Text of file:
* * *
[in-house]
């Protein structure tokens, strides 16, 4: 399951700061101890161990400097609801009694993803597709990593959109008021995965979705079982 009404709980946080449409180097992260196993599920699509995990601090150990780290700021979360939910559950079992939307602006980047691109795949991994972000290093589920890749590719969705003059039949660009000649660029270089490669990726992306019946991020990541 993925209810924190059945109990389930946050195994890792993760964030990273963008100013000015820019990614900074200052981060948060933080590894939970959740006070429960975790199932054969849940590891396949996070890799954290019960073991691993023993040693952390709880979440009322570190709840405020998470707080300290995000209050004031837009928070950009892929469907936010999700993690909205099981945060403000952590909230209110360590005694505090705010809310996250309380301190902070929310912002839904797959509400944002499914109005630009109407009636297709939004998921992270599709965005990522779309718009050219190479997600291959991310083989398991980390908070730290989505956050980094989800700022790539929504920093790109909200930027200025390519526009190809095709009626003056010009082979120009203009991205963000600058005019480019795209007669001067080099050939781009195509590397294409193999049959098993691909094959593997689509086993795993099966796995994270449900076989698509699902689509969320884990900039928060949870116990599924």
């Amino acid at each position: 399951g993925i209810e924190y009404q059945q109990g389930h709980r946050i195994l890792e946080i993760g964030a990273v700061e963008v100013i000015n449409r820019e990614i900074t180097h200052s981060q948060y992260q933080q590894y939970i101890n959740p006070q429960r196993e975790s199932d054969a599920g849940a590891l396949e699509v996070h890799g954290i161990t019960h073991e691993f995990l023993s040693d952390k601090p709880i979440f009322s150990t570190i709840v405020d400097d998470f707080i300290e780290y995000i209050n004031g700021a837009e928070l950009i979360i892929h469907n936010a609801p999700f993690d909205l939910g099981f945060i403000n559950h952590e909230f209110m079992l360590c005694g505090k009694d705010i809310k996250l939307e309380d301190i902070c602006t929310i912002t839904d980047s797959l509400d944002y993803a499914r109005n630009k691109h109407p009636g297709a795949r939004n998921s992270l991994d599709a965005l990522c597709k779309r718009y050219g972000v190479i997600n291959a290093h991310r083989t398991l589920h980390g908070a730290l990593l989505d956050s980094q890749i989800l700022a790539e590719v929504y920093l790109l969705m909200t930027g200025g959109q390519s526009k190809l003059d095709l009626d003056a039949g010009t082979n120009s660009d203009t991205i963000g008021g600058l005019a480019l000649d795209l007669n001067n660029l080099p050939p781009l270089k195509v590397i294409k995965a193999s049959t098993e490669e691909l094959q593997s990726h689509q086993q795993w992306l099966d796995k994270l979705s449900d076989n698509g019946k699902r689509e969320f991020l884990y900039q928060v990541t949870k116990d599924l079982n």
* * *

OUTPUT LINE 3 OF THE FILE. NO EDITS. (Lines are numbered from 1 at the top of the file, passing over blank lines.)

């Amino acid at each position: 399951g993925i209810e924190y009404q059945q109990g389930h709980r946050i195994l890792e946080i993760g964030a990273v700061e963008v100013i000015n449409r820019e990614i900074t180097h200052s981060q948060y992260q933080q590894y939970i101890n959740p006070q429960r196993e975790s199932d054969a599920g849940a590891l396949e699509v996070h890799g954290i161990t019960h073991e691993f995990l023993s040693d952390k601090p709880i979440f009322s150990t570190i709840v405020d400097d998470f707080i300290e780290y995000i209050n004031g700021a837009e928070l950009i979360i892929h469907n936010a609801p999700f993690d909205l939910g099981f945060i403000n559950h952590e909230f209110m079992l360590c005694g505090k009694d705010i809310k996250l939307e309380d301190i902070c602006t929310i912002t839904d980047s797959l509400d944002y993803a499914r109005n630009k691109h109407p009636g297709a795949r939004n998921s992270l991994d599709a965005l990522c597709k779309r718009y050219g972000v190479i997600n291959a290093h991310r083989t398991l589920h980390g908070a730290l990593l989505d956050s980094q890749i989800l700022a790539e590719v929504y920093l790109l969705m909200t930027g200025g959109q390519s526009k190809l003059d095709l009626d003056a039949g010009t082979n120009s660009d203009t991205i963000g008021g600058l005019a480019l000649d795209l007669n001067n660029l080099p050939p781009l270089k195509v590397i294409k995965a193999s049959t098993e490669e691909l094959q593997s990726h689509q086993q795993w992306l099966d796995k994270l979705s449900d076989n698509g019946k699902r689509e969320f991020l884990y900039q928060v990541t949870k116990d599924l079982n």